A couple of weeks ago, Adobe demoed an ambitious experimental version of Photoshop for the iPad. The company isn’t saying when it might turn into a shipping product. But it is rolling out an intriguing new technology that involves both Photoshop and the iPad. It’s the Photoshop Touch Software Development Kit, an interface that allows apps on the iPad, Android tablets, and the BlackBerry PlayBook to shuttle information back and forth with Photoshop running on a Windows PC or a Mac via Wi-Fi. The Touch SDK can turn a tablet into an extension of the Photoshop interface or let a tablet app move images into Photoshop with one tap–and it’s a neat idea with loads of promise.
Adobe is announcing the Touch SDK as part of an extravaganza of Creative Suite news tonight that includes the announcement of Creative Suite 5.5 (an interim upgrade due within the next month with a bunch of new features, many of them focused on creating Flash and HTML 5 content and apps) and the introduction of subscription plans that will let users opt to pay monthly fees for ongoing access to the latest versions of the Creative Suite apps rather than buying them the traditional way (prices range from $35 a month for one app, such as Photoshop, to $129 a month for the Master Collection, which includes everything). Creative Suite 5.5’s version of Photoshop will support the SDK, but you won’t need to upgrade to it to use Photoshop-enabled tablet apps: Adobe will make a free update available for Photoshop 5.5 on May 3rd, the company says.
(The launch of Creative Suite 5.5, incidentally, introduces a new update schedule for the suite: Instead of releasing a major overhaul as often as every eighteen months or so, Adobe intends to release a big one every two years, with a smaller interim one coming in between. That means that the company will never be more than twelve months away from being able to add new features.)
You start using Touch SDK-enabled tablet apps by turning on Remote Connections within Photoshop–which involves creating a password–and then pairing the tablet apps with Photoshop so they can communicate with each other over a Wi-Fi connection.
Adobe has built three iPad apps that utilize the Photoshop Touch SDK, all of which it says will be in Apple’s App Store in early May. The company provided me with early access to them and to the new version of Photoshop that supports the SDK.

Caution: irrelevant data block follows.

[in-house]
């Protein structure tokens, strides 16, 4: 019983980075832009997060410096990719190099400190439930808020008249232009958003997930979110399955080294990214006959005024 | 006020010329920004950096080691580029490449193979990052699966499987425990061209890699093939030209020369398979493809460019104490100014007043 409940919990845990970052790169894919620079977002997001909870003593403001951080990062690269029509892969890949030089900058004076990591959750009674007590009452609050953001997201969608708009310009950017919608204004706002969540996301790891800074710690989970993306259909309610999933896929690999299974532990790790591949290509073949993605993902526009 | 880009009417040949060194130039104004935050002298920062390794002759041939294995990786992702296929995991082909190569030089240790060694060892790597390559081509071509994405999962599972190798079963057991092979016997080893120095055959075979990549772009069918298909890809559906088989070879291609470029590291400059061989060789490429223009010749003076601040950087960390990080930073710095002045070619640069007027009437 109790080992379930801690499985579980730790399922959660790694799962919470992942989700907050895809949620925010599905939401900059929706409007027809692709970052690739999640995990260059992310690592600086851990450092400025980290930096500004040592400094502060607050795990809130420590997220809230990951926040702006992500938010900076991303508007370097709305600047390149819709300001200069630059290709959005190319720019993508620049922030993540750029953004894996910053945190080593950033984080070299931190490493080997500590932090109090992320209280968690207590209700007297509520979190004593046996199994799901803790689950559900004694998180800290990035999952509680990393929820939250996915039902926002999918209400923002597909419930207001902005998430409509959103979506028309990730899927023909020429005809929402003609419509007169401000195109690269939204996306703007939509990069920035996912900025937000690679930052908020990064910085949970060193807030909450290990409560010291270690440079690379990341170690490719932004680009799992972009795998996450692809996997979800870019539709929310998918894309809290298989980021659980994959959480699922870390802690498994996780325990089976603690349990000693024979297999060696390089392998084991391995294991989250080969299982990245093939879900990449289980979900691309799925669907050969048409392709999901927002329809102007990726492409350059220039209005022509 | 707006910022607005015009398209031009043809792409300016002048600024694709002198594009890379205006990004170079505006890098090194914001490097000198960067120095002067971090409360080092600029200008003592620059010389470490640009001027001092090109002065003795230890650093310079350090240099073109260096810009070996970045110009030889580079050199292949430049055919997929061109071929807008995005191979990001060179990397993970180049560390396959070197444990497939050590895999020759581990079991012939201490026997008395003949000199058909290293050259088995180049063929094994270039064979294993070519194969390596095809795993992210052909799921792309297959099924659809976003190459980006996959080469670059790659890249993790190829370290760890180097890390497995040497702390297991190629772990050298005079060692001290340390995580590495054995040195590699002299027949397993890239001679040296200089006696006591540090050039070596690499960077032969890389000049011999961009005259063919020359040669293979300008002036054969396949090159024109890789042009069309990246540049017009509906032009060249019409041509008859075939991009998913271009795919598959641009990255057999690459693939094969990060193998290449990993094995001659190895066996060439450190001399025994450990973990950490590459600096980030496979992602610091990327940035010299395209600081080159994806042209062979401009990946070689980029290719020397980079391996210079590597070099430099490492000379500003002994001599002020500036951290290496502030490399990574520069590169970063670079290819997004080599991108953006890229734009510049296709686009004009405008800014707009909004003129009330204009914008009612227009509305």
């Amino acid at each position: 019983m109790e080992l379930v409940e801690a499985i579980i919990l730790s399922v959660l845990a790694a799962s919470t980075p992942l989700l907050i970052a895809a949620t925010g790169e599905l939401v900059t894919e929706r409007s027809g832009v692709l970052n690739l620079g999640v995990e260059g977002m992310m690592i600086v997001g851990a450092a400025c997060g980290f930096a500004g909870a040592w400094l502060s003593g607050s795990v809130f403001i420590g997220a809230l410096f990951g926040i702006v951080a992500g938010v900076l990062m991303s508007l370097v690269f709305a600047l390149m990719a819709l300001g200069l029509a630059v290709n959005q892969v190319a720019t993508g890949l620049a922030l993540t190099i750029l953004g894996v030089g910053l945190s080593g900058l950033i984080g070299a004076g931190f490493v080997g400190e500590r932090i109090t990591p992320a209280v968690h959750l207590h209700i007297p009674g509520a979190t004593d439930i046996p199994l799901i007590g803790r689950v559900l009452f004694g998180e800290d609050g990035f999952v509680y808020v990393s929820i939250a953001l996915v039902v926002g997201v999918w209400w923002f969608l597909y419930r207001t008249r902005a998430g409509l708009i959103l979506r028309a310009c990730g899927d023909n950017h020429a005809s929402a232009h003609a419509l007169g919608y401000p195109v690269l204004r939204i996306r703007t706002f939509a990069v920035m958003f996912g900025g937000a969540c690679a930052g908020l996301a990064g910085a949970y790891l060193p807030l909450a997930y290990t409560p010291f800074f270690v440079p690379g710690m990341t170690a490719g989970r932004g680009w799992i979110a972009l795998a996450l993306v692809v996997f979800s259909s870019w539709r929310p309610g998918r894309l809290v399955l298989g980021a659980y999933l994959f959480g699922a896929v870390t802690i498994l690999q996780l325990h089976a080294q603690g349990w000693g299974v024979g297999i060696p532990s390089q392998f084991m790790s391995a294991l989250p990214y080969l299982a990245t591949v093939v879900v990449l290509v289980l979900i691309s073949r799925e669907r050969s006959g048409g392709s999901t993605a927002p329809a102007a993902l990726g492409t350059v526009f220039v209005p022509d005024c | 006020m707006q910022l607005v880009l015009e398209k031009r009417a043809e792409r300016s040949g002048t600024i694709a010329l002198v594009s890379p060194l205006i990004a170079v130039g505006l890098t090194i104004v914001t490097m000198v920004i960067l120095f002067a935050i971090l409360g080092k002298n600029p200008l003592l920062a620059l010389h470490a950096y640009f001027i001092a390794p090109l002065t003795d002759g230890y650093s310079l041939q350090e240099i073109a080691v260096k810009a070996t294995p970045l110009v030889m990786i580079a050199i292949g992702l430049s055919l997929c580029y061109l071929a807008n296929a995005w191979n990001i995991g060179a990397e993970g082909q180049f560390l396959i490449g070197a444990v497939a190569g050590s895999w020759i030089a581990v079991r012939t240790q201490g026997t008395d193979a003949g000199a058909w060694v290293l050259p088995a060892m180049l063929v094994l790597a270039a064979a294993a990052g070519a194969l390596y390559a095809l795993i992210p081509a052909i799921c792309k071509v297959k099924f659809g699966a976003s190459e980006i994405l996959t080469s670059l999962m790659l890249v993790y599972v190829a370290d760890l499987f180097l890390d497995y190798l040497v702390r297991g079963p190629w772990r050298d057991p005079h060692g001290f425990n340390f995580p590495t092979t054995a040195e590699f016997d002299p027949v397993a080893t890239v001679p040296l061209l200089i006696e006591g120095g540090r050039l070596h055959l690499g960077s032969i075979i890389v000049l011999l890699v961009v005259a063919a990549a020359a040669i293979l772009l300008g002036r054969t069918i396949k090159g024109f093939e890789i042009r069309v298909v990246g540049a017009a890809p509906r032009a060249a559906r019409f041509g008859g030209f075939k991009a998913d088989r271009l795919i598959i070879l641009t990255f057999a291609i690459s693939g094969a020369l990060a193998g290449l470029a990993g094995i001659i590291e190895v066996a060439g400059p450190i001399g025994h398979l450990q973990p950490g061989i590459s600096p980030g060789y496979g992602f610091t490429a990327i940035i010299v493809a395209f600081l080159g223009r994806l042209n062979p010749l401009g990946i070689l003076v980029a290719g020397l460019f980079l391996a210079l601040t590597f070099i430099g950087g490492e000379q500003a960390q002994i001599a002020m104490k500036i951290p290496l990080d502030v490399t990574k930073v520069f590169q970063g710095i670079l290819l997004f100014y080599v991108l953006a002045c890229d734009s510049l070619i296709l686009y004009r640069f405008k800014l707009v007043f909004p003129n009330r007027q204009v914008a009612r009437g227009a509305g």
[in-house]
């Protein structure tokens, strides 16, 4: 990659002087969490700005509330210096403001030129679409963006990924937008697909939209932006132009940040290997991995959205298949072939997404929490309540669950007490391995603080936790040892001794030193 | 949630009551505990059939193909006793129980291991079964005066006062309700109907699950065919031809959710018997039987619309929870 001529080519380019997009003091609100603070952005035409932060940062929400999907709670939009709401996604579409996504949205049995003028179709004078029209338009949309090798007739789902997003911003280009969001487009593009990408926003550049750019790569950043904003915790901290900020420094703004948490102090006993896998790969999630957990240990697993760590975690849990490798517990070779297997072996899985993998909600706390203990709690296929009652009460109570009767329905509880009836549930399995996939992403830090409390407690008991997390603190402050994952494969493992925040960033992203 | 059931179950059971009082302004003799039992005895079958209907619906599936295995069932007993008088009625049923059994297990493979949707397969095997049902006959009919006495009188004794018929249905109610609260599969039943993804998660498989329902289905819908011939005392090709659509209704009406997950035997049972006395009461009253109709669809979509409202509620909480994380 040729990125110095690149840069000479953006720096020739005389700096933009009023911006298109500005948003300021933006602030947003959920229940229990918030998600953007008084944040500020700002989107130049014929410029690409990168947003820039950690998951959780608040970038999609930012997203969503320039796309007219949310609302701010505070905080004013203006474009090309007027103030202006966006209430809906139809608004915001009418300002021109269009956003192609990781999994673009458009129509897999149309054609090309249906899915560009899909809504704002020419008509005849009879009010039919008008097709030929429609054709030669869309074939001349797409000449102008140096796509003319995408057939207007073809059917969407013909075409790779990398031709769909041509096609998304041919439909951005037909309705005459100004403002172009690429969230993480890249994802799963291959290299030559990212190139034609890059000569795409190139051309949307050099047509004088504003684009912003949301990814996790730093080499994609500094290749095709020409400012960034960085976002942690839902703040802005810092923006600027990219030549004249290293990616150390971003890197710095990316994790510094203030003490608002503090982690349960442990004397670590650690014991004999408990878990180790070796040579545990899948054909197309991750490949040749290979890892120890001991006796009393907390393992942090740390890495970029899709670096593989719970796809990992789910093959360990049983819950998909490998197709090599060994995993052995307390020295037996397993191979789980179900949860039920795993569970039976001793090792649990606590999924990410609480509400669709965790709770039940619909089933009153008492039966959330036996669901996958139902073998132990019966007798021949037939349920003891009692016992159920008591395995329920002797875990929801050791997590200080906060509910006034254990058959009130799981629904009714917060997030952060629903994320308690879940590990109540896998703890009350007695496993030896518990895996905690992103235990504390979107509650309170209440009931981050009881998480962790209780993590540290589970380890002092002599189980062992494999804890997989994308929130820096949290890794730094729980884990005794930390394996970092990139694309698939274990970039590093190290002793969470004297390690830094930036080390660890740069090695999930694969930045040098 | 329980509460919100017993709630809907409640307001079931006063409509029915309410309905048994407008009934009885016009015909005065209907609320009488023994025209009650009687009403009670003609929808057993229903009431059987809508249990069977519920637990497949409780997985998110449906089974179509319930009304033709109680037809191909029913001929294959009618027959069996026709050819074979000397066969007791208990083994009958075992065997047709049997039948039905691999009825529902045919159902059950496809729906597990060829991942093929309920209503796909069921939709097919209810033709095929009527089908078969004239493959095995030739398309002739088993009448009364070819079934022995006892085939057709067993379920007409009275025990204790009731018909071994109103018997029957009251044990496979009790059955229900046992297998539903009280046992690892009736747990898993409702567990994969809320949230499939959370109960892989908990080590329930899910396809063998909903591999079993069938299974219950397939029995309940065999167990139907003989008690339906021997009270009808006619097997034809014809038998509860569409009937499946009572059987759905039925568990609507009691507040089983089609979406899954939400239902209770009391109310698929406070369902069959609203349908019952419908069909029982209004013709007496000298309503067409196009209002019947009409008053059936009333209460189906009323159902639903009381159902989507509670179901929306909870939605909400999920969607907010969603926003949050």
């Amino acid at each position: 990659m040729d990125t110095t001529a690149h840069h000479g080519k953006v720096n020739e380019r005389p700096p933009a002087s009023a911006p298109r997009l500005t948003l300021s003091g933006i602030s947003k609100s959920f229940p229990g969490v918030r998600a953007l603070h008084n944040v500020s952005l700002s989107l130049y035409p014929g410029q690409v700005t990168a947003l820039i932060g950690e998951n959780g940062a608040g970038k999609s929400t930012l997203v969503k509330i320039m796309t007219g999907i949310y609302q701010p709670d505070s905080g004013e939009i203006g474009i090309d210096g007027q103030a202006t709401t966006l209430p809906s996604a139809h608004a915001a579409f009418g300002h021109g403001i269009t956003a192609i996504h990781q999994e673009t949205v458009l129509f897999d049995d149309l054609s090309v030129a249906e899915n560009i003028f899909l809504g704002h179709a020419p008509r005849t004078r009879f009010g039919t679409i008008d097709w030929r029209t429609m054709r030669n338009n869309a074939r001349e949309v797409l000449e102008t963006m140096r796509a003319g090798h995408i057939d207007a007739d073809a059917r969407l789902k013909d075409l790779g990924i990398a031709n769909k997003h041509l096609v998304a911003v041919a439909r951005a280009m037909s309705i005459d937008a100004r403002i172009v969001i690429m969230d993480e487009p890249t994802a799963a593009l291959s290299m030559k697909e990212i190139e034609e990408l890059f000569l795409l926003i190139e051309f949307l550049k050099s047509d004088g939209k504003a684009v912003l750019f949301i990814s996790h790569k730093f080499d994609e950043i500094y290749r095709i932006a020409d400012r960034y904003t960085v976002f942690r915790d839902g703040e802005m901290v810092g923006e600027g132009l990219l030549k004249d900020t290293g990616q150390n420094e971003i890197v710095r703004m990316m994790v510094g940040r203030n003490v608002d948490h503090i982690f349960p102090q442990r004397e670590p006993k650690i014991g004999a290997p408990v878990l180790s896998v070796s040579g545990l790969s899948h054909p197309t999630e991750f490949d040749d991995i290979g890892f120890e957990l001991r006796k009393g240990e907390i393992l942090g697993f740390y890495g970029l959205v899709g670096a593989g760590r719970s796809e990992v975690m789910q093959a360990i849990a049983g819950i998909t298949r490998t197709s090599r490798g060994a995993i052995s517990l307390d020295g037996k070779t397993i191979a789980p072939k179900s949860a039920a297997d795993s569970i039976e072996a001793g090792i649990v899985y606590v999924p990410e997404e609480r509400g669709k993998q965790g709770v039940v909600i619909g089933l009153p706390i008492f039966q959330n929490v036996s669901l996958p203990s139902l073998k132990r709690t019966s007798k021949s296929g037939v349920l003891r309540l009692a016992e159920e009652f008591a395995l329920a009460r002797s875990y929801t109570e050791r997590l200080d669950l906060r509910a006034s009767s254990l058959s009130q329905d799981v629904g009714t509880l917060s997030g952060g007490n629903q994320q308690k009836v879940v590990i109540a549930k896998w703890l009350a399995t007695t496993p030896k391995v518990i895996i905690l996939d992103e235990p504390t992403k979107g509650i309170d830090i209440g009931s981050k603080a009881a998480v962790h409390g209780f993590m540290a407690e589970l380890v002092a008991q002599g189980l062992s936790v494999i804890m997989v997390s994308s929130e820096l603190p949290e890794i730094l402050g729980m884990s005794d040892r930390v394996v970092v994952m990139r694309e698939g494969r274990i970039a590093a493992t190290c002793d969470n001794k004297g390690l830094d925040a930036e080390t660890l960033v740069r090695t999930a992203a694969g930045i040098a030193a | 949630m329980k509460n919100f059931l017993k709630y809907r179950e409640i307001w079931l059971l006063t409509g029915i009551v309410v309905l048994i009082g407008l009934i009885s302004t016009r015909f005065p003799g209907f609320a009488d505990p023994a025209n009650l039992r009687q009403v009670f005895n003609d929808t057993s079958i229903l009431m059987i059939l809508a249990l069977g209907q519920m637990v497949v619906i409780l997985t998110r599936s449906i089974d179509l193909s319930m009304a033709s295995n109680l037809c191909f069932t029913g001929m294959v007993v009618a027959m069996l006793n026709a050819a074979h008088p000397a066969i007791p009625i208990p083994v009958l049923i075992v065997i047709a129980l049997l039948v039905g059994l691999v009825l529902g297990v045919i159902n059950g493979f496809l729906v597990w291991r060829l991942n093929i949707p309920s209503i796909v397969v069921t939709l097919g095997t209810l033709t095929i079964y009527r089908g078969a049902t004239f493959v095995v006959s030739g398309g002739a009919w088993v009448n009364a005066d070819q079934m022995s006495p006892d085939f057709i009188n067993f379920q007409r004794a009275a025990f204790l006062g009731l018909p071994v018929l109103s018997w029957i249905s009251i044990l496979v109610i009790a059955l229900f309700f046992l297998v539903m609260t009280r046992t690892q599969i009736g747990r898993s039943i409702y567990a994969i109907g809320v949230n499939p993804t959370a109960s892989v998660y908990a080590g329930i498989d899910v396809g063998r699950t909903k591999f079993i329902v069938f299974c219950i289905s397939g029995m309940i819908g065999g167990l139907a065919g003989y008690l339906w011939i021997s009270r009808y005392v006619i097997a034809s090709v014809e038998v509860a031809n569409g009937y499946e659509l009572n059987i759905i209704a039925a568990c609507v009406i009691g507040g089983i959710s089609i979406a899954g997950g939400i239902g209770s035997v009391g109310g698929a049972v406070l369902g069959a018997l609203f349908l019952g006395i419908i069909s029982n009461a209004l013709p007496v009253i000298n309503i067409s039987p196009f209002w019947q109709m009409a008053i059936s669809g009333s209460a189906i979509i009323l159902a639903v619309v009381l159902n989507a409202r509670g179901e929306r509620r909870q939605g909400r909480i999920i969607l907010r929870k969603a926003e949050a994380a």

Adobe Nav is a navigational aid that lets you choose Photoshop tools and jump between open images by tapping oversized thumbnails.
Eazel lets you do watercolor-like painting, then zap your creations into Photoshop.
Color Lava is a color mixer that lets you mix custom colors on the iPad with your fingers, then transfer them into Photoshop.
Nav is pretty darn nifty, especially the feature for bopping between open files, which makes a common task way easier than it is using Photoshop alone. Eazel and Color Lava are okay, but they feel more like proofs-of-concept than full-blown, well-rounded apps–both are interesting, but they’d benefit from more features, more straightforward interfaces, and a bit of online help or other explanation. Adobe will sell them on Apple’s App Store (for $4.99 and under apiece) and will, I hope, beef them up over time. But I wonder if it might be more productive to give them away to get Photoshop users and developers excited about the possibilities of the Touch SDK.
And clearly, the big idea here isn’t Adobe making money by selling tablet apps–it’s to get other developers building Photoshop compatibility into their tablet creations. I think the potential exists for some cool all-new programs centered around the Touch SDK, but it’ll be at least as cool if the creators of existing graphics related tablet apps such as Brushes and Artrage use the SDK to connect turn their programs into extensions of Photoshop–and vice versa.
The basic concept behind the Touch SDK isn’t all that Photoshop-specific; other Creative Suite programs such as Illustrator and Premiere could benefit from similar integration with tablets. Adobe isn’t announcing anything about extending the SDK to other apps, but it acknowledges that it’s an intriguing notion.
Actually, programs of all sorts from other companies–word processors and e-readers, for instance–could use SDKs to utilize tablets in helpful ways. If this catches on, tablets could develop a second identity as a whole new type of input device that’s sort of like a second monitor and sort of like a Wacom-style pen tablet (but with no pen involved). The idea isn’t without precedent–a company called Informal Software, for instance, tried something similar with Palm PDAs more than a decade ago–but maybe the time is finally right. It’s certainly far more appealing with a big tablet screen than a little PDA or phone one.